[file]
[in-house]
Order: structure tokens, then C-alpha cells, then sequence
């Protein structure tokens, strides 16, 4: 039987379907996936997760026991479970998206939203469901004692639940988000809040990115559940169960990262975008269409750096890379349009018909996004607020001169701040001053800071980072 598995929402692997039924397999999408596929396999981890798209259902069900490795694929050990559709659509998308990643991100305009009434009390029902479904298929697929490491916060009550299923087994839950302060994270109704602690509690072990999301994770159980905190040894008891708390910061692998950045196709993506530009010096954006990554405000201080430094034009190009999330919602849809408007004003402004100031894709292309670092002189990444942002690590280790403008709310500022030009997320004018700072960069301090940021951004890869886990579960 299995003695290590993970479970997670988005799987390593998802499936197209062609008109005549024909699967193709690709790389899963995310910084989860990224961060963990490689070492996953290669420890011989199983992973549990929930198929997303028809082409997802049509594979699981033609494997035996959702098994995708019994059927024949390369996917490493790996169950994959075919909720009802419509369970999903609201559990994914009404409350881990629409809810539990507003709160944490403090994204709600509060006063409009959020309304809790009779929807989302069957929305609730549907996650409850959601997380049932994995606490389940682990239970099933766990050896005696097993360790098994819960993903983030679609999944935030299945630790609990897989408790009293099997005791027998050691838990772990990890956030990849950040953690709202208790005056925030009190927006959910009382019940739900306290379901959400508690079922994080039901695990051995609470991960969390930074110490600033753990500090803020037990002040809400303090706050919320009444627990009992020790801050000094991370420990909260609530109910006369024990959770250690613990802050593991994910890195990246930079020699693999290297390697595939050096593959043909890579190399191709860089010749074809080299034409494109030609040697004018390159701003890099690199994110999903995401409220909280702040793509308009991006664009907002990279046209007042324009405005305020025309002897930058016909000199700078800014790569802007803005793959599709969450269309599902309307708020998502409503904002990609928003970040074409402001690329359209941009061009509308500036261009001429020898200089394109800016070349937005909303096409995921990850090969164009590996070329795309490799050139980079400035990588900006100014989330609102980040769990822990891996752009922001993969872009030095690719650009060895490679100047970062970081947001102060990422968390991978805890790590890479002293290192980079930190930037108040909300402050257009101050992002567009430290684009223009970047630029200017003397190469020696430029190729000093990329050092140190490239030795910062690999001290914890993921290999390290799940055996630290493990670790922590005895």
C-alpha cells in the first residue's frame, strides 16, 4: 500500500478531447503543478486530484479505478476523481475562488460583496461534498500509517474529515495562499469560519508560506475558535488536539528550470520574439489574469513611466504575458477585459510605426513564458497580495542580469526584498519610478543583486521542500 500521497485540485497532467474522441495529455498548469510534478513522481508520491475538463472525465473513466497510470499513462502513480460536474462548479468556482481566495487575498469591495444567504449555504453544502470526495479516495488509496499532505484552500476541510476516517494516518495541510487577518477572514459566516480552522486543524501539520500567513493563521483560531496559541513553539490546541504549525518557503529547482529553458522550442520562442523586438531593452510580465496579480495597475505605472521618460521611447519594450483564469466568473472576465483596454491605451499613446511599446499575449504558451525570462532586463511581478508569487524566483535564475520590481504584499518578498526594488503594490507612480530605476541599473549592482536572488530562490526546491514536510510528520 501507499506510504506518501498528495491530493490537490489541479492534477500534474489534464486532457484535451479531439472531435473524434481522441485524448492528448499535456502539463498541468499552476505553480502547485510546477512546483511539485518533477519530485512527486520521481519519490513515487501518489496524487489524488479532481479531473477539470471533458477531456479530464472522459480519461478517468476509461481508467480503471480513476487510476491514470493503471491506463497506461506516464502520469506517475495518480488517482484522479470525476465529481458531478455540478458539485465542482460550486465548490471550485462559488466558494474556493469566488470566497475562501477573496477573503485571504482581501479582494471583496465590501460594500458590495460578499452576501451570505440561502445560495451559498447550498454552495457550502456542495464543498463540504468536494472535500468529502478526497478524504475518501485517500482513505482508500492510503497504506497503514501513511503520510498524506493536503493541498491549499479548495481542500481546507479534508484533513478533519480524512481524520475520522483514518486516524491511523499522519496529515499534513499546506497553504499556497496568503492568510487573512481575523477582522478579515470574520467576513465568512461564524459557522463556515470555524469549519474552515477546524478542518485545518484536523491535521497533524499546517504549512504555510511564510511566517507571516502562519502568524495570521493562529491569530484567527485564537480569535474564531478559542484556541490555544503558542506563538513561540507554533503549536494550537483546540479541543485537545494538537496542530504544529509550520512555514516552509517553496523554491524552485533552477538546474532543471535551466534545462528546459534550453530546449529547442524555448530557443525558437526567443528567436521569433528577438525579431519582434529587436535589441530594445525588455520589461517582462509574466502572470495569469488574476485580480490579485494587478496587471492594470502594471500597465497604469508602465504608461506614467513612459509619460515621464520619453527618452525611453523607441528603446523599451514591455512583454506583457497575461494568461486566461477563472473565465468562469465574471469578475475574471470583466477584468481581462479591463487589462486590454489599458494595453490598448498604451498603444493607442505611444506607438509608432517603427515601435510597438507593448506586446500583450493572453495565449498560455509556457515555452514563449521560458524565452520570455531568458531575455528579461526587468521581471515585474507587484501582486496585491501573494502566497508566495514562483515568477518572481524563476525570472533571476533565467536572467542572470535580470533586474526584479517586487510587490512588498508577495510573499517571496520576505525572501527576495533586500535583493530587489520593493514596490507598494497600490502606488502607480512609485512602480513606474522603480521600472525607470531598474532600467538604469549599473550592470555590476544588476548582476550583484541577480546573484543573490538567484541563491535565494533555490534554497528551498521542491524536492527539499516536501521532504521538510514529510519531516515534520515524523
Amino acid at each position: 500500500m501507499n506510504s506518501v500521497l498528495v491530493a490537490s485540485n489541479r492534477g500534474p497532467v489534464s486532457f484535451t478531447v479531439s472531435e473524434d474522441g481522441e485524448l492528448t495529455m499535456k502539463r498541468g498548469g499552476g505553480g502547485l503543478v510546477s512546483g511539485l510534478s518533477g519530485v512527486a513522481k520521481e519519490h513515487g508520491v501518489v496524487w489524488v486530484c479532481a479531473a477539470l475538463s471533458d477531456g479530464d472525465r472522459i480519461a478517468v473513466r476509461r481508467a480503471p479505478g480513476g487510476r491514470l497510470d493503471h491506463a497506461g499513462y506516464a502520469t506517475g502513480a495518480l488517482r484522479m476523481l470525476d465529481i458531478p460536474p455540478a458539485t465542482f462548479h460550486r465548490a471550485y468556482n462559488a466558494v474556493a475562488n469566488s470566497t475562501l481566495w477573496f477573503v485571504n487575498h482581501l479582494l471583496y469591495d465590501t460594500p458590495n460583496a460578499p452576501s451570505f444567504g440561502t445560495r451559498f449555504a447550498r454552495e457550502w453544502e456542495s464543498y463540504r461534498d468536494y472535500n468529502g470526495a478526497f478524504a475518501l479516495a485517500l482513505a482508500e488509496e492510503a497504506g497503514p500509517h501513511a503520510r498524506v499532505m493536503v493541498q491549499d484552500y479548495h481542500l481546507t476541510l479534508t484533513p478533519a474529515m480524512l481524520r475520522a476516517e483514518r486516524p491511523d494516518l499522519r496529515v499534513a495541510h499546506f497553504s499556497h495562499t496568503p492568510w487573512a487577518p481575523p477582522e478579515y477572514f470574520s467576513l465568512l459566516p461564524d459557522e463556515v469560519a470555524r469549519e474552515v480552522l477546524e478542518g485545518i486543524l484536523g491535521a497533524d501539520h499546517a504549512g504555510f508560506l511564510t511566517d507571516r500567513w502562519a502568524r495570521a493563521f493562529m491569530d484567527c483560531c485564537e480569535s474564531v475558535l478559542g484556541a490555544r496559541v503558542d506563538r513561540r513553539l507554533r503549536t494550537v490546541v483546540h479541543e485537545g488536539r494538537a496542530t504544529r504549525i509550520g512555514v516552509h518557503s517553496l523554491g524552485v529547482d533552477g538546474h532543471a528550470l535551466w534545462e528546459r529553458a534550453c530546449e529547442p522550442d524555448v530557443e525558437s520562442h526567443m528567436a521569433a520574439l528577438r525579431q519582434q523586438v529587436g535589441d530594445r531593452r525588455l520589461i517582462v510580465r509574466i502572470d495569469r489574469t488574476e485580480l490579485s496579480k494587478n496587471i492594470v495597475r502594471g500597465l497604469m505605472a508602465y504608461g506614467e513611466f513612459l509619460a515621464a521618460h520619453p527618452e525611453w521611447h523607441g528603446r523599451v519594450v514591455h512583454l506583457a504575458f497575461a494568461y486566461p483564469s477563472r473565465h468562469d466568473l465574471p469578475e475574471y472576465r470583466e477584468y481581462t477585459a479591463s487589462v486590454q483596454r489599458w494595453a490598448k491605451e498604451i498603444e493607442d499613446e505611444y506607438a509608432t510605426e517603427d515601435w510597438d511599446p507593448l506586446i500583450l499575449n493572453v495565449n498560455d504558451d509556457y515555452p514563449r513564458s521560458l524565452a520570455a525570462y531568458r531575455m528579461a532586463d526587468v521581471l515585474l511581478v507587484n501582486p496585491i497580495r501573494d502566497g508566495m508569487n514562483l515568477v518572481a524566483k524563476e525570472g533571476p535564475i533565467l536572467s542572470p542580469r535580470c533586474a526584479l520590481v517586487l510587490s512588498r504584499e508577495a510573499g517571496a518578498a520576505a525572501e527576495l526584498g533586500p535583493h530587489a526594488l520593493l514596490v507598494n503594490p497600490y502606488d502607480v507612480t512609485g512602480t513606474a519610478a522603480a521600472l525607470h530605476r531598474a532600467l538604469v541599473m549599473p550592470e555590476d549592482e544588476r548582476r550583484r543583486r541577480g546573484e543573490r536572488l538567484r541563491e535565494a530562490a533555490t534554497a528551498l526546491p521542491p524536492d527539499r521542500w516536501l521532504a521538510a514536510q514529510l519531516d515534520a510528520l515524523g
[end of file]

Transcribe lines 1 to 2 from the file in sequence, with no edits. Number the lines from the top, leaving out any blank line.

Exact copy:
[in-house]
Order: structure tokens, then C-alpha cells, then sequence